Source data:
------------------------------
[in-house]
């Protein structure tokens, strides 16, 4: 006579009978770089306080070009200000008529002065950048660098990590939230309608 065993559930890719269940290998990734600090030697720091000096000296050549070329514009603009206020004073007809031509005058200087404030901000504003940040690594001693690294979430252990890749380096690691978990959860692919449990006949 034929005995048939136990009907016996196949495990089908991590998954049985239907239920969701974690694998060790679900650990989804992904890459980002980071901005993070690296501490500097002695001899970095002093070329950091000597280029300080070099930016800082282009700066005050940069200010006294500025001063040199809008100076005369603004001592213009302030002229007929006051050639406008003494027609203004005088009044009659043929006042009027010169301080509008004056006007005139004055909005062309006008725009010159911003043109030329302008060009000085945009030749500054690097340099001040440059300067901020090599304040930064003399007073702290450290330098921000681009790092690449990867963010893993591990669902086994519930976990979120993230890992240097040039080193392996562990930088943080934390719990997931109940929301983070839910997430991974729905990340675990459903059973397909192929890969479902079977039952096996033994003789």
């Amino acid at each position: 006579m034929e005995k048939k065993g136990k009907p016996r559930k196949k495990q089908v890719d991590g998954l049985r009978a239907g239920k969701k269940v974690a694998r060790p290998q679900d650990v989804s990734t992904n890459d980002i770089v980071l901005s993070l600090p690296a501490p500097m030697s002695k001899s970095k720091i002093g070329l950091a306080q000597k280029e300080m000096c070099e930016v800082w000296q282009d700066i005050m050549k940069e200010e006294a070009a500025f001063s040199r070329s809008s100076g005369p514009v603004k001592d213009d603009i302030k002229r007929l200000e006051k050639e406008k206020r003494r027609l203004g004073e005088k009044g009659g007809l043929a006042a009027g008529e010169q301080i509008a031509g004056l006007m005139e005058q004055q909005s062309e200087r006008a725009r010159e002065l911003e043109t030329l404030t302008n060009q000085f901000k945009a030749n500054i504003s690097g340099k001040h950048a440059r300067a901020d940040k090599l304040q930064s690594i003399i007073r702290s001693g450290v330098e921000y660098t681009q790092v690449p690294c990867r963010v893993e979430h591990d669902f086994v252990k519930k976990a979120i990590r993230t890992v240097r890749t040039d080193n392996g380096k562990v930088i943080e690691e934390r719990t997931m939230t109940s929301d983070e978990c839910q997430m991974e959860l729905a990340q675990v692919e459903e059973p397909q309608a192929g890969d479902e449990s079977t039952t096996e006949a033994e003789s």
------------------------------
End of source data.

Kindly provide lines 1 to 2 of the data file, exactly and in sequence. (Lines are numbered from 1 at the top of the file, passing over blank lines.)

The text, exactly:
[in-house]
């Protein structure tokens, strides 16, 4: 006579009978770089306080070009200000008529002065950048660098990590939230309608 065993559930890719269940290998990734600090030697720091000096000296050549070329514009603009206020004073007809031509005058200087404030901000504003940040690594001693690294979430252990890749380096690691978990959860692919449990006949 034929005995048939136990009907016996196949495990089908991590998954049985239907239920969701974690694998060790679900650990989804992904890459980002980071901005993070690296501490500097002695001899970095002093070329950091000597280029300080070099930016800082282009700066005050940069200010006294500025001063040199809008100076005369603004001592213009302030002229007929006051050639406008003494027609203004005088009044009659043929006042009027010169301080509008004056006007005139004055909005062309006008725009010159911003043109030329302008060009000085945009030749500054690097340099001040440059300067901020090599304040930064003399007073702290450290330098921000681009790092690449990867963010893993591990669902086994519930976990979120993230890992240097040039080193392996562990930088943080934390719990997931109940929301983070839910997430991974729905990340675990459903059973397909192929890969479902079977039952096996033994003789």